Thangkas, statues and ritual objects of Tibetan Buddhism - with correct iconography and of the highest artistic quality - this is Tibetan Lama Art
And Tibetan Lama Art is Manoj Rauniar.
Manoj Rauniar hails from Kathmandu in Nepal. His family have been running a Thangka gallery in the country for three generations.
Having grown up with this sacred art, he has acquired extensive knowledge of the craftsmanship involved in painting Thangkas and creating statues. For over 30 years he has been furthering his knowledge of the meanings and rich symbolism found in Buddhist art.
For me, an object isn’t just an artefact; it is also an object of meditation and a repository of Buddhist knowledge.
His in-depth knowledge puts him in a position where he can offer individual advice to his customers.
Which statue can help me in my current life situation? Which Thangka can best support my Buddhist practice? Which object would ideally complement my current collection?
Manoj Rauniar provides answers to such questions.
At Tibetan Lama Art, personal consultation is our top priority.
Tibetan Lama Art is honoured to be able to present and offer our customers carefully-selected, exquisite objects from Tibetan Buddhism - and also procure these upon request.
Over a number of decades, Manoj Rauniar has developed contacts with traditional artist families in the Kathmandu Valley, and is therefore in a position to acquire some quite exceptional art objects.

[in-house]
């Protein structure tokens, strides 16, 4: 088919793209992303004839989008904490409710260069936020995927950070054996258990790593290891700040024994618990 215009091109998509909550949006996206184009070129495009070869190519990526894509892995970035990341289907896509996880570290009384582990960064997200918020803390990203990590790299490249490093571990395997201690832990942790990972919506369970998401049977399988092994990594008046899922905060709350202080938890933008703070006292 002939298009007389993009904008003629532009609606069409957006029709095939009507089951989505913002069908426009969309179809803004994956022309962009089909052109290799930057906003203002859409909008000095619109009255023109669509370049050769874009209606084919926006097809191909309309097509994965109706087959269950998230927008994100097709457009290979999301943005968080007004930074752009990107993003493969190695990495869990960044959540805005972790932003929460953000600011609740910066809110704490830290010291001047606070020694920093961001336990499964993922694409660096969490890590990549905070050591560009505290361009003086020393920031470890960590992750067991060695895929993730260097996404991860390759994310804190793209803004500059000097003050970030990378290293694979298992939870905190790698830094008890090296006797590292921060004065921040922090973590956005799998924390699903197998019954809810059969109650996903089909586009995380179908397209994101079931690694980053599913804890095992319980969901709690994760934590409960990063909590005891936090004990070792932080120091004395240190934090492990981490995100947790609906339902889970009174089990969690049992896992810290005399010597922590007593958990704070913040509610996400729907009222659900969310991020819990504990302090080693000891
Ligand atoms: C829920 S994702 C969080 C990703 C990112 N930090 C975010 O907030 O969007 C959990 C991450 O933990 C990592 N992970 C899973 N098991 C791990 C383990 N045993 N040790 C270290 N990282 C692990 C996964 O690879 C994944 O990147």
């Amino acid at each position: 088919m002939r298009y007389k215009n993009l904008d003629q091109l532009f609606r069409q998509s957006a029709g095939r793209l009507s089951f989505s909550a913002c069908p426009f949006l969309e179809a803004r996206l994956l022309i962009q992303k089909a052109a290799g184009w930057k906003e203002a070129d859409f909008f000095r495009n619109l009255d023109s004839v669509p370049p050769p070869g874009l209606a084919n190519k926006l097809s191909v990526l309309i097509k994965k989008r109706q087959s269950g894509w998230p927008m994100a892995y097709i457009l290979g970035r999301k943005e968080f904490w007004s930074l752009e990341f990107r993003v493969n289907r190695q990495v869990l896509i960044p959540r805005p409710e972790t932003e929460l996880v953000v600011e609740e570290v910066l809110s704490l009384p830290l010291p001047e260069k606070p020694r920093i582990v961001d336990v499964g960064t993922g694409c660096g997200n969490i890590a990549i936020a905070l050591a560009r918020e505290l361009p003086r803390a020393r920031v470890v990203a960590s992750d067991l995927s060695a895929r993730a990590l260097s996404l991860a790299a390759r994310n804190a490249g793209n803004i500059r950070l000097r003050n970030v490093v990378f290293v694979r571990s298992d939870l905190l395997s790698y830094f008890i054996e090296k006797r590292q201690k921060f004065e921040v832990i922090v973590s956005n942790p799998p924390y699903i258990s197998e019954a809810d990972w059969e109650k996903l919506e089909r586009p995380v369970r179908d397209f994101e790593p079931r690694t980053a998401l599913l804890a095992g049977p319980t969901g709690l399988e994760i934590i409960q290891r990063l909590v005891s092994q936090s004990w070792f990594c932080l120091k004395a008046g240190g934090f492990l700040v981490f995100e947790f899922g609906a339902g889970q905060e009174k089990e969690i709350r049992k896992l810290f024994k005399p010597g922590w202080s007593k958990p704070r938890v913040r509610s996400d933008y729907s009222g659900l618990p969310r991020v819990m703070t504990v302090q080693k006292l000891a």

Tibetan Lama Art has made a conscious decision to focus on contemporary sacred art in the Tibetan Buddhist tradition.
Contemporary Buddhist Art
Antique Buddhist artworks are also very well received on the international market, fetching high prices at auction. And antique pieces will always have a story to tell: Where are they from originally? And what corners of the world have they been taken to? What were they used for and how?
In Buddhism, sacred objects are used for meditation, either by their owners or at a special location, e.g. in monasteries. Based on how they have been used, a specific energetic imprint is made on the ritual object. There is also a ritual where prayer scrolls are inserted into the statues, along with perhaps a few relics of the owner. A Buddhist master who is close to the owner of the statue will usually perform an individual blessing.
At Tibetan Lama Art, we think it‘s important that statues and Thangkas solely express their own innate energy.
For this reason, our pieces are primarily new objects from the Tibetan Buddhist pantheon. The traditional production methods and the karmic-oriented work of the artists result in the creation of unique pieces of art, which exert their effect solely by themselves.
This means that the prospective owner is responsible for the energetic alignment of the statue or thangka.
Preserving cultural heritage
Through our objects at Tibetan Lama Art, we value the role we play in providing an impression of the high sacred craftsmanship that is still found in Nepal today. We consider it a moral obligation to help preserve as a cultural asset in Nepal these traditional handicrafts and production methods.